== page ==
Here’s a list of some of the oldest fashion brands still in existence:
1781 – Asprey (silk printing)
1815 – Pringle of Scotland
1818 – Brooks Brothers
1828 – Guerlain
1834 – Rimmel London (perfume)
1837 – Hermès (saddlery)
1837 – Tiffany & Co.
1847 – Cartier
1851 – Aquascutum (sporting apparel)
1853 – Levis (dry goods)
1854 – Louis Vuitton (trunks)
1856 – Burberry (sporting apparel)
1889 – Lanvin
1909 – Chanel (hats)
1919 – Jean Patou
1921 – Gucci
1925 – Fendi
1933 – Lacoste
(The words in parentheses are the products the company originally sold.)
A quick look tells you that with the exception of Levis – and these days, Rimmel – they all have one thing in common: products that cater to the rich. Jewelry, perfume, saddles, sporting apparel – items consumed by the leisure class. They’ve all stayed in business for over a century because they know their target market and cater to it exclusively with quality goods that have withstood the test of time.
Hermès Scarf Ad – with a nod to their carriage trade beginnings
But Hermès, Louis Vuitton, and Chanel all have logos, you might be thinking.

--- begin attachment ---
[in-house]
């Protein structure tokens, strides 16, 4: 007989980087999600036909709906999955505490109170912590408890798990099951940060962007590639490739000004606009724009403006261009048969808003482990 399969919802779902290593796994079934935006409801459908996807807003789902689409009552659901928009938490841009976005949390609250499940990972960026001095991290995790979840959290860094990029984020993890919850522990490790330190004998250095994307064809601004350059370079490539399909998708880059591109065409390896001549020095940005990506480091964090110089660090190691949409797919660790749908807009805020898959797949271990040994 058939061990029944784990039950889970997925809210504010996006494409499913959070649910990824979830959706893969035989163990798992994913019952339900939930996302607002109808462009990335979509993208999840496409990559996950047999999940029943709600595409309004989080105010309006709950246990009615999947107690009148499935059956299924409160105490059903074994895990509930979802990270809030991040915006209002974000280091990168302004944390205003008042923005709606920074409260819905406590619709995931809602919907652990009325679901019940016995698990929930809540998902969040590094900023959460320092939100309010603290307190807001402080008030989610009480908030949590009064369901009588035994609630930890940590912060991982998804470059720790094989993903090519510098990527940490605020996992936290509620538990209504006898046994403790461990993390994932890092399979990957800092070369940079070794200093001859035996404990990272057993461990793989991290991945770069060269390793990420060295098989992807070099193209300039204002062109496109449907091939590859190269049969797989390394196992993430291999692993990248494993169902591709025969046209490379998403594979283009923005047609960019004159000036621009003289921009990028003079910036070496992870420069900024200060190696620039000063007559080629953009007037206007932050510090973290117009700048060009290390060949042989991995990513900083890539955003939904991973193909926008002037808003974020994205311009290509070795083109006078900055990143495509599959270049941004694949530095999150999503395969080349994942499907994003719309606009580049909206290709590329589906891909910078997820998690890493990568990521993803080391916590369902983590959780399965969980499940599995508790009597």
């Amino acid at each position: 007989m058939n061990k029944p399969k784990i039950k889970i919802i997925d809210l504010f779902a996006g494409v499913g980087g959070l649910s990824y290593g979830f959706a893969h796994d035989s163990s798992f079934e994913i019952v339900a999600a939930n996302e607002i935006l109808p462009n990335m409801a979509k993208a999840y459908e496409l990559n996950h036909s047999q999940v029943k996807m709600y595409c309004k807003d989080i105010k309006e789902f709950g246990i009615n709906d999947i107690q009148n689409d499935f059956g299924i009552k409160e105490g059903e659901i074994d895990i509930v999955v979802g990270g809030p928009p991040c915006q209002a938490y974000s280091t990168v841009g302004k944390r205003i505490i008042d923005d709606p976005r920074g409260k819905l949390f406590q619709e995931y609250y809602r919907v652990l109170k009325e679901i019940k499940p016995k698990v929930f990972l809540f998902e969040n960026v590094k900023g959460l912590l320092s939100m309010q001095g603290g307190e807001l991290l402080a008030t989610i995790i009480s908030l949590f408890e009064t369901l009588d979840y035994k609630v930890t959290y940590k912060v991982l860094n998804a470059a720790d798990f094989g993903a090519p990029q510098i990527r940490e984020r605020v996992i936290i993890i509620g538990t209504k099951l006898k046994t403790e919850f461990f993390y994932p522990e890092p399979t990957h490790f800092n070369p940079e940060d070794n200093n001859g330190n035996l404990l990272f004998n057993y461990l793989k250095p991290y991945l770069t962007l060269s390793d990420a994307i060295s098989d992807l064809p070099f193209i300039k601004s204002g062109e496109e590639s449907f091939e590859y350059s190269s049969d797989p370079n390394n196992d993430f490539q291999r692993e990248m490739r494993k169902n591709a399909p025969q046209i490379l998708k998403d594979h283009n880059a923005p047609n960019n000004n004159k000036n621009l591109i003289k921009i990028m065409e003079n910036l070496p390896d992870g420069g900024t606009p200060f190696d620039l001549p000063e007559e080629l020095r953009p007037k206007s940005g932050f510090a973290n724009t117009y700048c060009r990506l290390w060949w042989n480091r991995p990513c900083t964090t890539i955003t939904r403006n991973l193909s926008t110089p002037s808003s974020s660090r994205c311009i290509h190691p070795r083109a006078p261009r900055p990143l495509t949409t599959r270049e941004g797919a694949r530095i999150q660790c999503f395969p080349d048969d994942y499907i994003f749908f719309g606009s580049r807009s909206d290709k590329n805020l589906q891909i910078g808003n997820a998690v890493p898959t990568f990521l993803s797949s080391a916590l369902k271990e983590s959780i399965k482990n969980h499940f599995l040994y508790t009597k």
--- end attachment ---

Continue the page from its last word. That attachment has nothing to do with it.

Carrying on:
And you’re right – they do.
In fact, Louis Vuitton was the first to put a logo on their trunks back in the 1890s to discourage counterfeiters.
Vintage Louis Vuitton Trunk
Chanel started stamping her interlocking Cs on her Chanel No. 5 perfume bottles in the 1920s for the exact same reason – to ensure authenticity.
Chanel No. 5 Perfume
Hermès started adding an H to their Constance bag in the 1950s.
Hermès Constance Bag
So why haven’t their brands been diluted by all the logos?
Some would argue that they have. One fashionable friend said that seeing all the “trashy” reality stars wearing Louis Vuitton and Chanel means those brands are “done.”
I don’t think so. These products are still very expensive and out of the reach of most middle class consumers. That they’ve been counterfeited so much does hurt them, but those who can afford to buy at this level simply avoid the most-copied styles.
So should you. Especially if you work with – or aspire to work with – high end clients.